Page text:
BBQ Grilling Tips

Helpful hints for perfect food every time

By Mackenzie Taylor

With the warmer weather nearing, the smell of grilled food starts to waft from the backyards of Canadians from coast to coast. Barbecue season has arrived. How many of us, though, have served up tough, dried out, tasteless fare from the grill? I'm betting more than would ever admit. Alas, it doesn't have to be that way. Following a few simple suggestions will have you turning out delicious dishes from your barbecue before the crickets start to chirp.

Roasting meat on the barbecue

Roasts of all kinds can be done on your barbecue just as easily as in your oven. These helpful hints will guide you through the process from start to finish.

  • Sear your roast. Always sear your roast first at a high temperature (pre-heat barbecue to 500 F). This seals in the juices and the flavour. Searing should only take about five minutes or so (you want grill marks and a nice brown colour on all sides). Reduce heat to around 325 F (low-medium) immediately after searing.
  • Keep flare-ups to a minimum. Putting foil under your meat (when you turn the heat down) will keep flare-ups in check. If your barbecue is getting too hot, prop the lid open an inch or so.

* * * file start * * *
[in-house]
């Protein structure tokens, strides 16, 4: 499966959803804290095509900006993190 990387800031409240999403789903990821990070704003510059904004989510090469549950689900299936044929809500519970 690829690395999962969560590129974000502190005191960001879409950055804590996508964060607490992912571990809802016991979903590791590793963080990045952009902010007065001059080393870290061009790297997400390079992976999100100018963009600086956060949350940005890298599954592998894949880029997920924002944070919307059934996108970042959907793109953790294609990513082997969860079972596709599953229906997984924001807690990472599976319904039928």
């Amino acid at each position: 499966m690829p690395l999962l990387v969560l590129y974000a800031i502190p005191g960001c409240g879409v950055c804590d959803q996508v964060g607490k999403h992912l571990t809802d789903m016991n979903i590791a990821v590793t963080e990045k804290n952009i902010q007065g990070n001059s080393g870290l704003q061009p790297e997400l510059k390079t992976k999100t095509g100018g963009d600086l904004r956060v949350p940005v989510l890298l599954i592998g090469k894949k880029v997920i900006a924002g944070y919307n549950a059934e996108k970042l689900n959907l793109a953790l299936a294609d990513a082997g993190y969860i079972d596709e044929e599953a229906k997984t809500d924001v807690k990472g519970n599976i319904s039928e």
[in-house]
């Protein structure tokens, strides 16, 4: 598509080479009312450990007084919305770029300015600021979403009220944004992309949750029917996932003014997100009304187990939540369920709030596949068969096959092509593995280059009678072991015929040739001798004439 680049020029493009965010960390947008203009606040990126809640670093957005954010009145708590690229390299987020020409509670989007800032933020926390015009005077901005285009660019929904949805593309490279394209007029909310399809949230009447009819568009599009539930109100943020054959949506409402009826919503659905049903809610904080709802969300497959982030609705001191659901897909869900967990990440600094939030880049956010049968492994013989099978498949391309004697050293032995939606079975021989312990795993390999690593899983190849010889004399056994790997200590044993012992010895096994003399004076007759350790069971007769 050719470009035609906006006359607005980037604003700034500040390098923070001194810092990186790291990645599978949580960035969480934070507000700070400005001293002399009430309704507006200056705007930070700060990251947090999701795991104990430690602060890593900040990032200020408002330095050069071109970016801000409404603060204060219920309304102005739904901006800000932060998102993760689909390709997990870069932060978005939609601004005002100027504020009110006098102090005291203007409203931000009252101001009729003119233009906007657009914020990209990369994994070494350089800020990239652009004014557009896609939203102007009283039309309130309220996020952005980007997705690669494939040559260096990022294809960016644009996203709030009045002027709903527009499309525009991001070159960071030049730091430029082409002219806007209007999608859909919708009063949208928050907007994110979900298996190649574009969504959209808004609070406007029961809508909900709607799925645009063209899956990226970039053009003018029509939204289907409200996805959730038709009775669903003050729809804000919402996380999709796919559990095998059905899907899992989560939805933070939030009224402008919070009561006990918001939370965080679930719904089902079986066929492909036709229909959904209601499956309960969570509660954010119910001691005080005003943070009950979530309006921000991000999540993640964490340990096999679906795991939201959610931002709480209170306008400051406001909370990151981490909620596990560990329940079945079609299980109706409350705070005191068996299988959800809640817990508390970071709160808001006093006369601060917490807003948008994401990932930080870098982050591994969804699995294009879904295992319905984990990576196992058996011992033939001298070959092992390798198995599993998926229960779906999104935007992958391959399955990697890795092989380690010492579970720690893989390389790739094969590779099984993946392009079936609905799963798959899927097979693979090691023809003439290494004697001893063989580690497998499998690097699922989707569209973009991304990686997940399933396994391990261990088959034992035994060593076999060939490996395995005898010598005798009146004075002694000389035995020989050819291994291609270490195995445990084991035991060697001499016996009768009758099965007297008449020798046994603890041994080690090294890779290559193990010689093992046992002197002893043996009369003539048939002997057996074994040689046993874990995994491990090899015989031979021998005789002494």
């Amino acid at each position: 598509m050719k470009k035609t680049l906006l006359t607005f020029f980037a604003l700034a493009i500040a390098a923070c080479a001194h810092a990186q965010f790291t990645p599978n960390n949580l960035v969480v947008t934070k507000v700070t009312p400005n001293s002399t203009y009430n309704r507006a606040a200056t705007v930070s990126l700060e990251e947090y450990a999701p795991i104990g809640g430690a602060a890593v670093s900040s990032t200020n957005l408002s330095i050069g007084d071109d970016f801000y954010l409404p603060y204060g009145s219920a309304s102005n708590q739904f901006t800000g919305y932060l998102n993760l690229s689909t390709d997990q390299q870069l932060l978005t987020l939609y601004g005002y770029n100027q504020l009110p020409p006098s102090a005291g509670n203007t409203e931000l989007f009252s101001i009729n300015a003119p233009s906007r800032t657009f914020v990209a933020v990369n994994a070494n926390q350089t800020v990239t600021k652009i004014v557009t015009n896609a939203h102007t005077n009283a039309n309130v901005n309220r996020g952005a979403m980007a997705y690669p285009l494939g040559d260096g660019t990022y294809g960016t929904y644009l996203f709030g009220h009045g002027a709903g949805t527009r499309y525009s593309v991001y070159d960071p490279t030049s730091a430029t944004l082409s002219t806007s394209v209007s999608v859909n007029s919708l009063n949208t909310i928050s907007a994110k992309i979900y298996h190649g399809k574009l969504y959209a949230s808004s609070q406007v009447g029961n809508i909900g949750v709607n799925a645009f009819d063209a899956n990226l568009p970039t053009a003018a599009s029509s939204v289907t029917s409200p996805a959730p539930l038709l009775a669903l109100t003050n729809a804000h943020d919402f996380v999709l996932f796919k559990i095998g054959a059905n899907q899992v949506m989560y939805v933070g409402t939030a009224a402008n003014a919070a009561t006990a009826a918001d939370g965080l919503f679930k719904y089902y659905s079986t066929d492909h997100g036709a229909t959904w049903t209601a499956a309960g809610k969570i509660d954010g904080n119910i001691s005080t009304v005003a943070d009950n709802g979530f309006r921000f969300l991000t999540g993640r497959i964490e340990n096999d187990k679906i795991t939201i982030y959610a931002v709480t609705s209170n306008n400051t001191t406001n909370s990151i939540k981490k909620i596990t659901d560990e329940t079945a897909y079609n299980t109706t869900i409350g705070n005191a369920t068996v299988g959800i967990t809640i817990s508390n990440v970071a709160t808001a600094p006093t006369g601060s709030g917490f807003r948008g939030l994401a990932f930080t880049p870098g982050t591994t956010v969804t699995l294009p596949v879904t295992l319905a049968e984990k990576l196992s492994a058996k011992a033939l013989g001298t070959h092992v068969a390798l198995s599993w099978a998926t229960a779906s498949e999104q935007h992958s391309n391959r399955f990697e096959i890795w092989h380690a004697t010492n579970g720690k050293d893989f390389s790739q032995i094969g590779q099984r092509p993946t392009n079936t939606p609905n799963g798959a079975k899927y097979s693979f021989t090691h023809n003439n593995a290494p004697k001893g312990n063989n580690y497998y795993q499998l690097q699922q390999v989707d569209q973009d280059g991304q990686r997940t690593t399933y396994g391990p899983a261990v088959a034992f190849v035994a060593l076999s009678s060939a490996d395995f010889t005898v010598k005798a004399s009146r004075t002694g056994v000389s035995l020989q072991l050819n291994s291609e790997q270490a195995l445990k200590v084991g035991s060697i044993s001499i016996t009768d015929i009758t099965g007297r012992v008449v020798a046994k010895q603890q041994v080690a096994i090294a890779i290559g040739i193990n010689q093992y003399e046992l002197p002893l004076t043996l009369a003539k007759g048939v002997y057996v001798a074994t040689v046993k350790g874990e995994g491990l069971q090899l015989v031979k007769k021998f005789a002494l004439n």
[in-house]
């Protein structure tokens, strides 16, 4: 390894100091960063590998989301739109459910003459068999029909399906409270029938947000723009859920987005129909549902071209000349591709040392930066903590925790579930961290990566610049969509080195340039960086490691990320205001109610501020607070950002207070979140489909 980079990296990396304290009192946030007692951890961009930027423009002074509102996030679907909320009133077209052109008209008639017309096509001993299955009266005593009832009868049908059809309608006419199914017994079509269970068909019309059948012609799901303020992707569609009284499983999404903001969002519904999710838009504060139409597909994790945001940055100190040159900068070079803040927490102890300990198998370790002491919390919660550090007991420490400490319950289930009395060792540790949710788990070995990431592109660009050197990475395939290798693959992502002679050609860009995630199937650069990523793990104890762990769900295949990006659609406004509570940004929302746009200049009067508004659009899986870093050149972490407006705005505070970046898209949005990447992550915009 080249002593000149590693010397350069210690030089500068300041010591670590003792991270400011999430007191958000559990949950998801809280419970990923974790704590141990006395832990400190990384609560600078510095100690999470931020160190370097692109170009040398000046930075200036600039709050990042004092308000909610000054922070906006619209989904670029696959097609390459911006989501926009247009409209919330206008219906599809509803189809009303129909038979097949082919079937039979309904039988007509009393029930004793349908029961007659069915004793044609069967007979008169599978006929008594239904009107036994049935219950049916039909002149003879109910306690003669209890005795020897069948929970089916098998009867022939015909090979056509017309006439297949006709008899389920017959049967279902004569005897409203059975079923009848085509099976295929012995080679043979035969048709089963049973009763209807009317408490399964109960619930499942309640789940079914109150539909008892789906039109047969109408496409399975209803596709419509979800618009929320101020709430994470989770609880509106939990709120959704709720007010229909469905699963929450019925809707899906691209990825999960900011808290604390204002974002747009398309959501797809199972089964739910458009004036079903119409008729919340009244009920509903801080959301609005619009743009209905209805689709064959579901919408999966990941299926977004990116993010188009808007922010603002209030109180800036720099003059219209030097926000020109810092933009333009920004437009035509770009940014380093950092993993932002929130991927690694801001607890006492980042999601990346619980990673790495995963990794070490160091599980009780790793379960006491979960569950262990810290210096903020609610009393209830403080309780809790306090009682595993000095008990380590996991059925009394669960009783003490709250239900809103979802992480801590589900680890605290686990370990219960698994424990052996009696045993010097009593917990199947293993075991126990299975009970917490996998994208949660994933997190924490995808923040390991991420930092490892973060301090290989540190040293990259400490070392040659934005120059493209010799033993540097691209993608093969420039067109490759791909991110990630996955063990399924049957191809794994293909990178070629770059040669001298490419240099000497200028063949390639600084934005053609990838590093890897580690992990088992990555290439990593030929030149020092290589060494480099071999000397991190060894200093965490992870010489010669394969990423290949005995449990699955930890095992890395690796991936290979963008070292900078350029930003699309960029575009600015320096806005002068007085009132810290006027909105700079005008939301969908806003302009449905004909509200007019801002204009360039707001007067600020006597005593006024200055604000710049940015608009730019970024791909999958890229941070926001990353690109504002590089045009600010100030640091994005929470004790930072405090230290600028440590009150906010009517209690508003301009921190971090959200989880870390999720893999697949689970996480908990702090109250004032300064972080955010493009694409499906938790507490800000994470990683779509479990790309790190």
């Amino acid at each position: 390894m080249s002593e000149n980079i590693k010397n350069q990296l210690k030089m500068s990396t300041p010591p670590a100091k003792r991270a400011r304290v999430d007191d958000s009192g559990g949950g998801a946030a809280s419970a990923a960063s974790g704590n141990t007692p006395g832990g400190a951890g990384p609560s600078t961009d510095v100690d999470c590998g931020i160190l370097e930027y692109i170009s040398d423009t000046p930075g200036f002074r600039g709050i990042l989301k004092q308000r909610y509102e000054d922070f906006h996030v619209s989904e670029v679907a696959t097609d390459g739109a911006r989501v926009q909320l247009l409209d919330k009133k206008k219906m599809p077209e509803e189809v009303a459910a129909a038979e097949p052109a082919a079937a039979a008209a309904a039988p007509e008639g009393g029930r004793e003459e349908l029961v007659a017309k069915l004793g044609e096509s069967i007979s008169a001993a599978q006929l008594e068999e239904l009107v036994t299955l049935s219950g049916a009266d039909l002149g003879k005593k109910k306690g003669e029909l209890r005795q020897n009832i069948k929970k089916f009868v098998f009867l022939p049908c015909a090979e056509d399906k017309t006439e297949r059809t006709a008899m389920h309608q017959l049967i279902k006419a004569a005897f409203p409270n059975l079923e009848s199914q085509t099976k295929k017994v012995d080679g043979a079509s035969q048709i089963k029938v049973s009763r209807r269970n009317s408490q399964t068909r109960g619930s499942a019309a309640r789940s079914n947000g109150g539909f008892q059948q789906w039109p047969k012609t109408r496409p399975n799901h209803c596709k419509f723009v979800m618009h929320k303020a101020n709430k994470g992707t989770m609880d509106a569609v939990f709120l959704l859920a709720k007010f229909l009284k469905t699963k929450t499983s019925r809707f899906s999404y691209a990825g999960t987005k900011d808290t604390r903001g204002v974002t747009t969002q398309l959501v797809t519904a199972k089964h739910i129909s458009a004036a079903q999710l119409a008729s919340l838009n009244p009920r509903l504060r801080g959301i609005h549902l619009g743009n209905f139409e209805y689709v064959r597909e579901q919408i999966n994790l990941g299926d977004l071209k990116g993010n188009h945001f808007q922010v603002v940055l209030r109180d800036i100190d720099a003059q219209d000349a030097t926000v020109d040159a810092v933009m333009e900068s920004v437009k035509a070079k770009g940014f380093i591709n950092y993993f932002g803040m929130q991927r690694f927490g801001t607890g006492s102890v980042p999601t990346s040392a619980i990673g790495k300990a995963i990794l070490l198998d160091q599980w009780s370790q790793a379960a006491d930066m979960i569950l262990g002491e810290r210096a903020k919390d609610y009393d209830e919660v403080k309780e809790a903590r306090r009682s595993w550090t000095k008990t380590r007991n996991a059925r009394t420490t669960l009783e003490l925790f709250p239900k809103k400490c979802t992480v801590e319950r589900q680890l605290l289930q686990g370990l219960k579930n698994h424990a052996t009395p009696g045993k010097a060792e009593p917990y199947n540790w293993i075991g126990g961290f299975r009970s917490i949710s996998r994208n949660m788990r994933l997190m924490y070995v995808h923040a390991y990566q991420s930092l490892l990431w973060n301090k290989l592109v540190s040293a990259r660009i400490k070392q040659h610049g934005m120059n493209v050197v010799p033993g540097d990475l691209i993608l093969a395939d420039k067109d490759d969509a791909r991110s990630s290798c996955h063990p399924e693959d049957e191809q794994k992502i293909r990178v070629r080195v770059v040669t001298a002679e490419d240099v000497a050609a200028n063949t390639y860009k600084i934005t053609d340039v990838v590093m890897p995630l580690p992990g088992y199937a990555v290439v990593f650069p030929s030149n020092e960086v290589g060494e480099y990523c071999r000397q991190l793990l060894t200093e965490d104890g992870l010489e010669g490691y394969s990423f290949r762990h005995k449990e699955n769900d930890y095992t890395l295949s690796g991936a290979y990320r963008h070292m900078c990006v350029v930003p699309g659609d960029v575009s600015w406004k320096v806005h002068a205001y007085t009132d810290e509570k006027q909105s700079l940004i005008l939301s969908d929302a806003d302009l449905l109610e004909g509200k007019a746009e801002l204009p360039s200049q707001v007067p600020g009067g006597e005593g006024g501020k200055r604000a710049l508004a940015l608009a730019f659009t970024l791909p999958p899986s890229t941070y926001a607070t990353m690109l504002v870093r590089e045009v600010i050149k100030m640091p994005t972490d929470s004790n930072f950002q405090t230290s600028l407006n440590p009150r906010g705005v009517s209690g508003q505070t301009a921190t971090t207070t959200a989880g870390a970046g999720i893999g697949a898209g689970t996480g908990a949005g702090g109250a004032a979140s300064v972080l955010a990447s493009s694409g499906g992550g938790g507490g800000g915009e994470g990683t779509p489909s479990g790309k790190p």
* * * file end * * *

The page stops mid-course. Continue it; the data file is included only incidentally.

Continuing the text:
• Rest your meat. This cannot be stressed enough and is often the step that gets skipped! Remove your meat from the grill and allow your roast to rest back in the kitchen for 20 minutes before carving; this allows for the final cooking of the meat as the juices are absorbed back into the meat, keeping it tender and tasty. Resting is important for steak, as well. A 1- to 2-in. steak should rest for about five minutes before serving.

Keep your costs down

A great meal from the barbecue doesn't have to be expensive. The following tips will help you keep your costs down, but still allow you to turn out mouth-watering dishes that will keep your guests coming back for more.

  • Don't pay for what you don't need. Get your butcher to cut off the excess fat and skin before he weighs the meat.
  • Try a cheaper cut of meat. Cuts that are less expensive can be just as tasty (if not more so) than their higher-priced counterparts. For example:
    • Pork roast (picnic shoulder or Boston butt). See recipe.
    • Beef brisket with a wet rub. The key is to make sure it has sugar and acid. Use cider vinegar and brown sugar, plus your favourite spices. Experiment, don't be a wimp.
    • Flank steak. Marinate overnight in Kahlua and espresso with some of the tasty barbecue sauce you've made.
  • Keep in mind all of these cuts should be done 'low and slow.' This means your barbecue should be barely on (remember: WARM not HOT).
  • Use medium ground beef, especially for burgers. A mix of meats is even better (i.e. beef, pork, veal).
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